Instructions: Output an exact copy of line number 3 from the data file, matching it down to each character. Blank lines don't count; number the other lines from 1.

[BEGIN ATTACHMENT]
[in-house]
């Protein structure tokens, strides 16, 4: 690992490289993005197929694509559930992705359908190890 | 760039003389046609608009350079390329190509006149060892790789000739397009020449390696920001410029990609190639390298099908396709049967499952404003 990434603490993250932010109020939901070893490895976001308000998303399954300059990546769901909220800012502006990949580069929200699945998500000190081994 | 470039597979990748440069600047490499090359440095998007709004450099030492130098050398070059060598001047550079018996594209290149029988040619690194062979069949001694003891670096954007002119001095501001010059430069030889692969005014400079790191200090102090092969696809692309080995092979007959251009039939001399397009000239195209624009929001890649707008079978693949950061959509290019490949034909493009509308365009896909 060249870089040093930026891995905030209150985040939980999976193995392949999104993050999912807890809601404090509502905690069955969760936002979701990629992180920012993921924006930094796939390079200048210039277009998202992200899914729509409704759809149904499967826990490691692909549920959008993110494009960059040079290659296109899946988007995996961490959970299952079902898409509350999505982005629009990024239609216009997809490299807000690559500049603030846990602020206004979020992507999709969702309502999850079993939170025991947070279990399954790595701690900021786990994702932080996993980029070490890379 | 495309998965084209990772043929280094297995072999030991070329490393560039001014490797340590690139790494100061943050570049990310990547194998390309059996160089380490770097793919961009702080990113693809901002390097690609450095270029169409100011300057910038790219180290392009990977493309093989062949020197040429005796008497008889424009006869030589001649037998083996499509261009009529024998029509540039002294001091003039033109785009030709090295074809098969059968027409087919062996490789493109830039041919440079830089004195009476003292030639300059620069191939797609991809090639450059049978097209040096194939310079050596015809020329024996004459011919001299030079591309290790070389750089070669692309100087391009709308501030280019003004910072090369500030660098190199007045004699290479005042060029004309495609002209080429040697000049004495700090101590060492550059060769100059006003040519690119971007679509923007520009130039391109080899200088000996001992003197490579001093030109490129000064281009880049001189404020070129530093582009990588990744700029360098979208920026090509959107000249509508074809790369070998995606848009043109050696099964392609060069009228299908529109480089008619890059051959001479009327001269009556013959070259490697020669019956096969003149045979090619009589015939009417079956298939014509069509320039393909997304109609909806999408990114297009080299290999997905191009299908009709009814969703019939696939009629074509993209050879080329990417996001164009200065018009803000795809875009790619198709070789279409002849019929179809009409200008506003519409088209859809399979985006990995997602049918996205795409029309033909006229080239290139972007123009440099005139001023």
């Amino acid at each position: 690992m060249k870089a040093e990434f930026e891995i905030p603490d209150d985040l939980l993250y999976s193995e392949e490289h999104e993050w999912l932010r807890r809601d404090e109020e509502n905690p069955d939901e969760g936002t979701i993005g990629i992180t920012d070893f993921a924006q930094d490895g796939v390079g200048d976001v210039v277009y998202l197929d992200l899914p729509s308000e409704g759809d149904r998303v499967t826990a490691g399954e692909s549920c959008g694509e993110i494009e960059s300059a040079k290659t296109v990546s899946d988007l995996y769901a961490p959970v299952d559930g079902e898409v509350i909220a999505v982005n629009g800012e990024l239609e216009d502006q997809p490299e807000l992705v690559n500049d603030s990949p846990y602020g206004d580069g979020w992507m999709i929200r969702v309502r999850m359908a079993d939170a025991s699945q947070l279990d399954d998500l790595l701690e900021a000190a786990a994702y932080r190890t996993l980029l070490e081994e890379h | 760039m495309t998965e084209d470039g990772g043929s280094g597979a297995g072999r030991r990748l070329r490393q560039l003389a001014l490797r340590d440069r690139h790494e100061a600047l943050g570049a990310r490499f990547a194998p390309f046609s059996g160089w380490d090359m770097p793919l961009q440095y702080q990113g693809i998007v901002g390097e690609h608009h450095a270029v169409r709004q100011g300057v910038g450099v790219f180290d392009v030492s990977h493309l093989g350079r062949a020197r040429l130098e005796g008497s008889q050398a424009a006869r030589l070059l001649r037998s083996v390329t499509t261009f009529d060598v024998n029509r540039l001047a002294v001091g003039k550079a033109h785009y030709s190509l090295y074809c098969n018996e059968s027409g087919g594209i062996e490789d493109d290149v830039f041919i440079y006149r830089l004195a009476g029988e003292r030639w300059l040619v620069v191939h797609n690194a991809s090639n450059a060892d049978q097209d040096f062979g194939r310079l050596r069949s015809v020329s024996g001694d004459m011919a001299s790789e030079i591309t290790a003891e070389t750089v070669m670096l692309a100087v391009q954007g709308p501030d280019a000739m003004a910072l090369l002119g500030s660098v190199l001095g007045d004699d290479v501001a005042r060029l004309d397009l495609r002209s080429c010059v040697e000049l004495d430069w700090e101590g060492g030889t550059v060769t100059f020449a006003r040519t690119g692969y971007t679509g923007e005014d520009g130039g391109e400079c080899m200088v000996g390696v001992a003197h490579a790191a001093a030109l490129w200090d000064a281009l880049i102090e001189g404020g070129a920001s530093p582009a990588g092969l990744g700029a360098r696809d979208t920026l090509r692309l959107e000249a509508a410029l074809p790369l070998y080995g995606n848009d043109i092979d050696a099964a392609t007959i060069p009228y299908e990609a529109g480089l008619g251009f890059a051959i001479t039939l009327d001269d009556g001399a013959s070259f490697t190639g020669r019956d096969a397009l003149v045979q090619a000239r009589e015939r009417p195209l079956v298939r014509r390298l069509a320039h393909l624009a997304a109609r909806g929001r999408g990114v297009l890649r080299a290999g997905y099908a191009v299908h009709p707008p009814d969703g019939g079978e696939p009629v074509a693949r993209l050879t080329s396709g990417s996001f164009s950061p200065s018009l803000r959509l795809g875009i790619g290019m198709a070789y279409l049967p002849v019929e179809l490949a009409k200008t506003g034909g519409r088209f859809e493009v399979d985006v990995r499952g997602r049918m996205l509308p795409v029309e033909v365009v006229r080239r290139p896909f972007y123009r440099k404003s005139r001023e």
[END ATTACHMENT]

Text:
């Amino acid at each position: 690992m060249k870089a040093e990434f930026e891995i905030p603490d209150d985040l939980l993250y999976s193995e392949e490289h999104e993050w999912l932010r807890r809601d404090e109020e509502n905690p069955d939901e969760g936002t979701i993005g990629i992180t920012d070893f993921a924006q930094d490895g796939v390079g200048d976001v210039v277009y998202l197929d992200l899914p729509s308000e409704g759809d149904r998303v499967t826990a490691g399954e692909s549920c959008g694509e993110i494009e960059s300059a040079k290659t296109v990546s899946d988007l995996y769901a961490p959970v299952d559930g079902e898409v509350i909220a999505v982005n629009g800012e990024l239609e216009d502006q997809p490299e807000l992705v690559n500049d603030s990949p846990y602020g206004d580069g979020w992507m999709i929200r969702v309502r999850m359908a079993d939170a025991s699945q947070l279990d399954d998500l790595l701690e900021a000190a786990a994702y932080r190890t996993l980029l070490e081994e890379h | 760039m495309t998965e084209d470039g990772g043929s280094g597979a297995g072999r030991r990748l070329r490393q560039l003389a001014l490797r340590d440069r690139h790494e100061a600047l943050g570049a990310r490499f990547a194998p390309f046609s059996g160089w380490d090359m770097p793919l961009q440095y702080q990113g693809i998007v901002g390097e690609h608009h450095a270029v169409r709004q100011g300057v910038g450099v790219f180290d392009v030492s990977h493309l093989g350079r062949a020197r040429l130098e005796g008497s008889q050398a424009a006869r030589l070059l001649r037998s083996v390329t499509t261009f009529d060598v024998n029509r540039l001047a002294v001091g003039k550079a033109h785009y030709s190509l090295y074809c098969n018996e059968s027409g087919g594209i062996e490789d493109d290149v830039f041919i440079y006149r830089l004195a009476g029988e003292r030639w300059l040619v620069v191939h797609n690194a991809s090639n450059a060892d049978q097209d040096f062979g194939r310079l050596r069949s015809v020329s024996g001694d004459m011919a001299s790789e030079i591309t290790a003891e070389t750089v070669m670096l692309a100087v391009q954007g709308p501030d280019a000739m003004a910072l090369l002119g500030s660098v190199l001095g007045d004699d290479v501001a005042r060029l004309d397009l495609r002209s080429c010059v040697e000049l004495d430069w700090e101590g060492g030889t550059v060769t100059f020449a006003r040519t690119g692969y971007t679509g923007e005014d520009g130039g391109e400079c080899m200088v000996g390696v001992a003197h490579a790191a001093a030109l490129w200090d000064a281009l880049i102090e001189g404020g070129a920001s530093p582009a990588g092969l990744g700029a360098r696809d979208t920026l090509r692309l959107e000249a509508a410029l074809p790369l070998y080995g995606n848009d043109i092979d050696a099964a392609t007959i060069p009228y299908e990609a529109g480089l008619g251009f890059a051959i001479t039939l009327d001269d009556g001399a013959s070259f490697t190639g020669r019956d096969a397009l003149v045979q090619a000239r009589e015939r009417p195209l079956v298939r014509r390298l069509a320039h393909l624009a997304a109609r909806g929001r999408g990114v297009l890649r080299a290999g997905y099908a191009v299908h009709p707008p009814d969703g019939g079978e696939p009629v074509a693949r993209l050879t080329s396709g990417s996001f164009s950061p200065s018009l803000r959509l795809g875009i790619g290019m198709a070789y279409l049967p002849v019929e179809l490949a009409k200008t506003g034909g519409r088209f859809e493009v399979d985006v990995r499952g997602r049918m996205l509308p795409v029309e033909v365009v006229r080239r290139p896909f972007y123009r440099k404003s005139r001023e």